While SmartCast 3.0 responds relatively quickly once enabled, it typically took over 30 seconds from hitting the remote control On button to display the full SmartCast screen. And that screen is remarkably cluttered with viewing "suggestions." SmartCast's universal search function does help to find content, but I'd rather just go to individual streaming apps like Netflix, Amazon Prime, and YouTube directly since a random search might easily send you to a site that asks for "$18.99 please," or "Sign up for a year at just $12.99/month!" Welcome to the wonderful world of video streaming!

Selecting YouTube on the PX75-G1 only worked intermittently (a sample fault or a design issue?). More often than not it was No YouTube For You tonight! And this wasn't a glitch in my Wi-Fi since both Netflix and Amazon Video always loaded with little fuss.

HDMI inputs 1-4 on Vizio's TV are HDMI v2.0b. To get the full benefits from Ultra HD sources, you enter the settings menu and select Full UHD color for the desired input. HDMI input 5 (HDMI v1.4) offers no scaling or HDR and thus delivers the lowest lag time for gaming (see Test Bench).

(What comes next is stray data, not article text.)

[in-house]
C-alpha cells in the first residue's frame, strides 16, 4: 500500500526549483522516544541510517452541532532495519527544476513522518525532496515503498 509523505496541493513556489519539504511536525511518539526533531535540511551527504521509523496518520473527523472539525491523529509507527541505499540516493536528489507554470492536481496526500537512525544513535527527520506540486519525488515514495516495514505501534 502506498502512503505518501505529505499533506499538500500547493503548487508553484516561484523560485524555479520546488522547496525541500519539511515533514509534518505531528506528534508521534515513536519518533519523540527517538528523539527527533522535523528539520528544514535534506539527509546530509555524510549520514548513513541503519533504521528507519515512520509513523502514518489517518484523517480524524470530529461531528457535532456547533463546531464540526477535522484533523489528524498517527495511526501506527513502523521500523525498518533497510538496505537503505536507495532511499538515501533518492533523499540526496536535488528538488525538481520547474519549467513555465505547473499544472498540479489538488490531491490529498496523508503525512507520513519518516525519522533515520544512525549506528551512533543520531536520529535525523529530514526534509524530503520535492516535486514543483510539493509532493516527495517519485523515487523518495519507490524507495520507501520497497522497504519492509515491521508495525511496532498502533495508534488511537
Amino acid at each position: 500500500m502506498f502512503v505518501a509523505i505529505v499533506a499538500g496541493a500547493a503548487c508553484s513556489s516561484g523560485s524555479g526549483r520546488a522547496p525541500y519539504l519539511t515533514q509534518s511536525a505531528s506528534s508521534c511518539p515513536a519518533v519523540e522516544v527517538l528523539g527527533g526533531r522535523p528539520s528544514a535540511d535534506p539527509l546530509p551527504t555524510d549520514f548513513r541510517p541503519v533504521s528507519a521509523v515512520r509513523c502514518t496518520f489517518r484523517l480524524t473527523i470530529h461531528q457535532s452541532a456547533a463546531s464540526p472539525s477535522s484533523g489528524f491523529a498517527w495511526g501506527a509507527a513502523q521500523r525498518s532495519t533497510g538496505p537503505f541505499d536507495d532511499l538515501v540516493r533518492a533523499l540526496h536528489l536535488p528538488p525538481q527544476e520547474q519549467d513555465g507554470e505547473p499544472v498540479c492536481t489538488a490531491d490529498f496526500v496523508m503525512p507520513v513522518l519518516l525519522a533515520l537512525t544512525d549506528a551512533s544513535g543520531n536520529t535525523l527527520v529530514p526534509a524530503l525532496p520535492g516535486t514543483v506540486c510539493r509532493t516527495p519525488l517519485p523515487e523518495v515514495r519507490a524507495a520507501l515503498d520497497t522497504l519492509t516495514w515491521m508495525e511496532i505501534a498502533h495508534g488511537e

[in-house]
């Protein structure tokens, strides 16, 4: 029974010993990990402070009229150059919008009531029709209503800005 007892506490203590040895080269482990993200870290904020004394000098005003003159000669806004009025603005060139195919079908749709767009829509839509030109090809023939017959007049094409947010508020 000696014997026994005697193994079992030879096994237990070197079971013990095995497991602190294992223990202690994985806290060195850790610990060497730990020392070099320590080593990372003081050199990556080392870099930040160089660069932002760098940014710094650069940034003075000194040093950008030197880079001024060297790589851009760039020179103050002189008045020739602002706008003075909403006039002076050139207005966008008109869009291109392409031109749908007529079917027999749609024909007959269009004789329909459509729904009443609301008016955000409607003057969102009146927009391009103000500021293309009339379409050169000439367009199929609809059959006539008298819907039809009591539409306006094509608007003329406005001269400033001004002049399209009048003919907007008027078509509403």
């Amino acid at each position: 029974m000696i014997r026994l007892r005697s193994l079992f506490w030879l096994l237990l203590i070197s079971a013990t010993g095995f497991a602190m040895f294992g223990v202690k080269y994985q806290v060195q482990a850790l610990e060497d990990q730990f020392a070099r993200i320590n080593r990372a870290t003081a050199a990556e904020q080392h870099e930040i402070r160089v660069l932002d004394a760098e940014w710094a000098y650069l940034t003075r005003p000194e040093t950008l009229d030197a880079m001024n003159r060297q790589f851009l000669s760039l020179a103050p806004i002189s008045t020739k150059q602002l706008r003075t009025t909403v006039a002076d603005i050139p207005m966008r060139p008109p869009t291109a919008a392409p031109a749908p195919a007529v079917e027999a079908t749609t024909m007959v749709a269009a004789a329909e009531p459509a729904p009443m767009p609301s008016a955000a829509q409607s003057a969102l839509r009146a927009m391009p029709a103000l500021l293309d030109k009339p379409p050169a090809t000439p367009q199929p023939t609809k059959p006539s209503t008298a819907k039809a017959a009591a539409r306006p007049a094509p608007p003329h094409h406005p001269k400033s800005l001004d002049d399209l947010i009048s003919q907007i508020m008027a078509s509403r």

120viziopx.remThe Vizio's remote control is small, not backlit, and a chore to use in the dark. I often hit the wrong button when trying to call up the menu and ended up in the Crackle app or some other strange place. There's also a Vizio remote control smart phone/tablet app. I rejoiced when using the app since it offers access to all of the color calibration controls without also displaying the adjustment menu on the screen along with the pattern being measured (the latter can dramatically skew the measurements). But the app proved unreliable: after working beautifully at first, it then refused to access the needed settings when I fired it up the next day.

The Vizio's optical digital output can pass lossy multichannel soundtracks in bitstream format to an external AVR or soundbar. I found its built-in audio listenable, but nothing special. Oddly, on some sources the Surround setting (it did nothing of the sort) would increase the volume when turned from Off to On, while the volume would decrease with the same Off-to-On change on other sources.

The best options among the PX75-G1's Picture Modes are Calibrated and Calibrated Dark. Settings in each Picture Mode can be saved with up to six different variations and given different names. You can also enter different menu settings for SDR and HDR in the same Picture Mode and the set will automatically switch between them depending on the source.